Participating in the PIRLS pilot

Issue: Volume 99, Number 2

Posted: 14 February 2020
Reference #: 1HA5SK

What’s it like for schools to take part in international research studies? And why are certain schools chosen? Education Gazette hears from teachers, students and Ministry of Education analysts about their involvement in a recent pilot study for the next PIRLS (Progress in International Reading Literacy Study).

PIRLS pilot

Two Wellington primary schools, Maraeroa and Johnsonville, have recently taken part in a pilot study as part of the Ministry of Education’s preparation for the roll out of PIRLS 2021, a large-scale international study of reading literacy. Teachers and students share their experience of the pilot, a key step in the five-yearly study. 

Deputy principal at Maraeroa School Leka Farquhar says her students were excited to get involved in the PIRLS pilot. “They felt very special to have been chosen; they said, ‘Oh it must be because they know we’re good at reading!’ 

“Our children don’t have many wider world experiences, so for them much of the content contained information that they found absolutely fascinating; references to Antarctica, for example.”

Student feedback

The students shared the following: 

“I enjoyed getting a new pen and how you were very helpful, even though I wasn’t sure how things will turn out. I had a lot of fun speaking with you.
I liked it because we got to take breaks and not just keep on going.”

“I learnt new words like ‘negative’ and ‘sensitive’. The stories were hard and challenging, and I had a go because I learn from my mistakes. I also enjoyed doing the smile faces at the end of the book. I would like to do the tests again when you come back.”

“I tried my best. I looked at the pictures, but I skipped most of the words.”

“Something I really liked in the test was that it challenged my brain! It was funny because one of the stories was about pollution and my reflection on my writing last week was about pollution and how it is making our planet smell yuck, and how it is hurting our sea creatures.”

“I had to look at the pictures to help me understand what the stories were about because the words were too hard, and I have never seen lots of new words before.”

Field work invaluable

For Megan Chamberlain, Jessica Forkert and Rachel Borthwick, who administered the pilot on behalf of the Ministry’s Educational Measurement and Assessment team, getting out into the field is invaluable to their work.

“We get to hear the children’s feedback directly which is so valuable as it helps us know what actually makes sense and is enjoyable from their perspective, and the kinds of questions they ask also let us know when they find something less clear,” says Megan, who is the National Research Coordinator for PIRLS in New Zealand.

Schools with Year 5 students in classrooms (i.e. not correspondence students) are eligible for the pilot and the EMA team approached schools with whom they’d previously had contact.

The pilot involved students reading texts and answering questions, then providing feedback on whether they’d enjoyed the stories. Their answers go into the pool of international examples of student responses, which are then used for the planning and development of scoring guidelines. It’s a good opportunity to add some New Zealand student responses to the collection.

What is PIRLS?

The Progress in International Reading Literacy Study (PIRLS) documents worldwide trends in the reading comprehension of middle primary school students.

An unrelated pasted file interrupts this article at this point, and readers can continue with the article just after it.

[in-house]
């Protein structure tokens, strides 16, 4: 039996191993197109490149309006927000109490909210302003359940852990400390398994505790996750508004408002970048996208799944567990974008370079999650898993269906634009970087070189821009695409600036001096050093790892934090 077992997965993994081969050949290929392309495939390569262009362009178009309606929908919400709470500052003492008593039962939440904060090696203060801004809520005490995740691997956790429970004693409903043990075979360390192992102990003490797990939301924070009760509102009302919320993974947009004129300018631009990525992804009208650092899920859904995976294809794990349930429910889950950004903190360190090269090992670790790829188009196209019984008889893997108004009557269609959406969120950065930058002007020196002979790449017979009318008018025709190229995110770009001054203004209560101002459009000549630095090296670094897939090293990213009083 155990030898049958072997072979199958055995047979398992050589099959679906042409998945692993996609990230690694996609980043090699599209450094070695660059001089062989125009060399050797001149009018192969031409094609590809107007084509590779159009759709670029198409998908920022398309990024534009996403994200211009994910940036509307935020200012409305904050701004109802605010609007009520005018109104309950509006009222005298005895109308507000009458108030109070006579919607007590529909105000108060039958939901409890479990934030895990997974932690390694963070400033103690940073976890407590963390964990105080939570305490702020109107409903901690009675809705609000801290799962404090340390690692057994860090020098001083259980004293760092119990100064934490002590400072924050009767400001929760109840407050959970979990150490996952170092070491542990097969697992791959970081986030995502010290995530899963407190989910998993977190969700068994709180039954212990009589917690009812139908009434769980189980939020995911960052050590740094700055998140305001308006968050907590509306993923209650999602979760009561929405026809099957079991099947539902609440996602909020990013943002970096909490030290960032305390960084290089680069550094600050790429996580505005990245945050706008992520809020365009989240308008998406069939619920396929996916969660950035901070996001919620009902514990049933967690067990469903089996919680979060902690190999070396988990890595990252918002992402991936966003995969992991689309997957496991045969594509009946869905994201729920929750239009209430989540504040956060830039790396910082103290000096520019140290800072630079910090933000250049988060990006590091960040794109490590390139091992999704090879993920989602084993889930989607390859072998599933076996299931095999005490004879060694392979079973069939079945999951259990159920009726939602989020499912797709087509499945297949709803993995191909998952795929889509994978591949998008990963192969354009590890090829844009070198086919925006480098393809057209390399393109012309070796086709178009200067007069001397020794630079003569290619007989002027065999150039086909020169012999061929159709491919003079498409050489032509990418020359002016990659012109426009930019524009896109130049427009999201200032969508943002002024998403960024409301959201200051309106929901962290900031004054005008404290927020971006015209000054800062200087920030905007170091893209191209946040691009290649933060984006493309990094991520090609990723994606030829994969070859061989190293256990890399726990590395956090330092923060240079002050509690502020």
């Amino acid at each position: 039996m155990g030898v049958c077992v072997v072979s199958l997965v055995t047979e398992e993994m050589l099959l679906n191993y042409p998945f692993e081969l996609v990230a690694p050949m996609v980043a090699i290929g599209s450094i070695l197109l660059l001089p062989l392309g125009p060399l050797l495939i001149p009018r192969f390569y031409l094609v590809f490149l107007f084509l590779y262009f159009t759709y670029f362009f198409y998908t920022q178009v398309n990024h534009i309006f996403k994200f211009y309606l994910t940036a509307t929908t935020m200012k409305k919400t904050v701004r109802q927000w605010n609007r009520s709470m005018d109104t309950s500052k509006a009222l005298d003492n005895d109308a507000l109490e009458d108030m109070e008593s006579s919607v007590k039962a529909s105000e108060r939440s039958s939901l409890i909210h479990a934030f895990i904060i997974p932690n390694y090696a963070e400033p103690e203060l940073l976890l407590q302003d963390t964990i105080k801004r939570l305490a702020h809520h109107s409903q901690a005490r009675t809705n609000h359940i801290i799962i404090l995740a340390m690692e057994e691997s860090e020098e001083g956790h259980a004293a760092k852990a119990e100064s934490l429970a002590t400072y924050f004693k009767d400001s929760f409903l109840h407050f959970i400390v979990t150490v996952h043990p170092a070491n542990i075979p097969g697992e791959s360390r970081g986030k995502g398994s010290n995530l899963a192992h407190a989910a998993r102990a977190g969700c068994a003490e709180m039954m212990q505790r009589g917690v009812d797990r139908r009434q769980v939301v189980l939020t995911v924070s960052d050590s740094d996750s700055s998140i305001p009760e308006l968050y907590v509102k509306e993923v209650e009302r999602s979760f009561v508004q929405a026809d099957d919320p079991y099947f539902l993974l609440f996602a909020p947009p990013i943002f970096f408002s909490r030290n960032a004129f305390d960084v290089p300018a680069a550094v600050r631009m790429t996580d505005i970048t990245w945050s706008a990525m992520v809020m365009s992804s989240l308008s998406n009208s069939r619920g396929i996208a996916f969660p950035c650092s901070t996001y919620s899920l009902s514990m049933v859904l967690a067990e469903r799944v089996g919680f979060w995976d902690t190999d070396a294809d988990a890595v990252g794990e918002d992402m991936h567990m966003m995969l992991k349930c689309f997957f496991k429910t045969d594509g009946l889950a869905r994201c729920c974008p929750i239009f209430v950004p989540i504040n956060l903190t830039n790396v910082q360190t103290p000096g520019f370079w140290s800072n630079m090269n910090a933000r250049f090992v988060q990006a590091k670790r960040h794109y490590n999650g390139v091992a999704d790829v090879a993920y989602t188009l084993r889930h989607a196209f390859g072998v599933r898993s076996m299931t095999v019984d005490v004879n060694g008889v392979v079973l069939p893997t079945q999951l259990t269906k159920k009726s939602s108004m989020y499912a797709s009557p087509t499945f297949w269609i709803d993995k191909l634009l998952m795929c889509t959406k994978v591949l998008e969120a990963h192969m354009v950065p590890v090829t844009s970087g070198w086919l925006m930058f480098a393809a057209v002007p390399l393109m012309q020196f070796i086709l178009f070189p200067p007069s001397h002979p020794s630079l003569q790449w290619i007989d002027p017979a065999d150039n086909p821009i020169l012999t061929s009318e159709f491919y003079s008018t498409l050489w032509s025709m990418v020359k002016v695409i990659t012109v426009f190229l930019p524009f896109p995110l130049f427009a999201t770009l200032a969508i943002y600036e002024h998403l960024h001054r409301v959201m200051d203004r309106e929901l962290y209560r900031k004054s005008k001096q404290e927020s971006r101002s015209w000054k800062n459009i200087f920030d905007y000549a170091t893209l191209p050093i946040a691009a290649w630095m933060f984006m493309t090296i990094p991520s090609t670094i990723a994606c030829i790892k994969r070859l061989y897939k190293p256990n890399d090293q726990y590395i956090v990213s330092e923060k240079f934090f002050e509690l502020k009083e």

Students complete a reading assessment and questionnaire that addresses student attitudes towards reading and reading habits, and questionnaires are also completed by teachers and principals, and the students’ parents or caregivers. Information from this helps build a picture of students’ school experiences in developing reading literacy. 

New Zealand has been involved with PIRLS since the first study in 2001 which included 35 countries. Development work for PIRLS 2021 is underway with two New Zealand schools already having completed pilots. he field trial involving 30 schools will be conducted in mid-March and early April, with the main study, involving 275 schools, to be administered during term 4 this year.

In the last PIRLS 2015 and 2016, New Zealand children scored an average of 523.

There was wide range of country averages with the Russian Federation at 581, and South Africa at 320.

Data reveals that a “reasonable” number of New Zealand children reached the high benchmark (41 per cent), meaning they demonstrated an ability to engage with increasingly complex texts and questions. However, slightly fewer children overall reached three of the benchmarks (low, high and advanced)
in PIRLS 2016 than in 2011.

Other key findings

  • New Zealand children’s performance was, in general, relatively stronger when reading literary texts than informational texts.
  • Reading comprehension was relatively stronger when using reasoning strategies (interpreting, integrating and evaluating) than using text-based skills (retrieving and straightforward inferencing).
  • Children who always or almost always spoke the same language at home as they used in the test (English or te reo Māori), generally had higher reading achievement than those who generally spoke a different language at home from that used in the test. Since PIRLS 2011, the size of this difference has decreased.
  • New Zealand children were much less confident about reading than their international peers. This is important because children who lacked confidence scored about 120 score points lower, on average, than those who were very confident.

BY Education Gazette editors
Education Gazette | Tukutuku Kōrero,

Posted: 9:25 am, 14 February 2020

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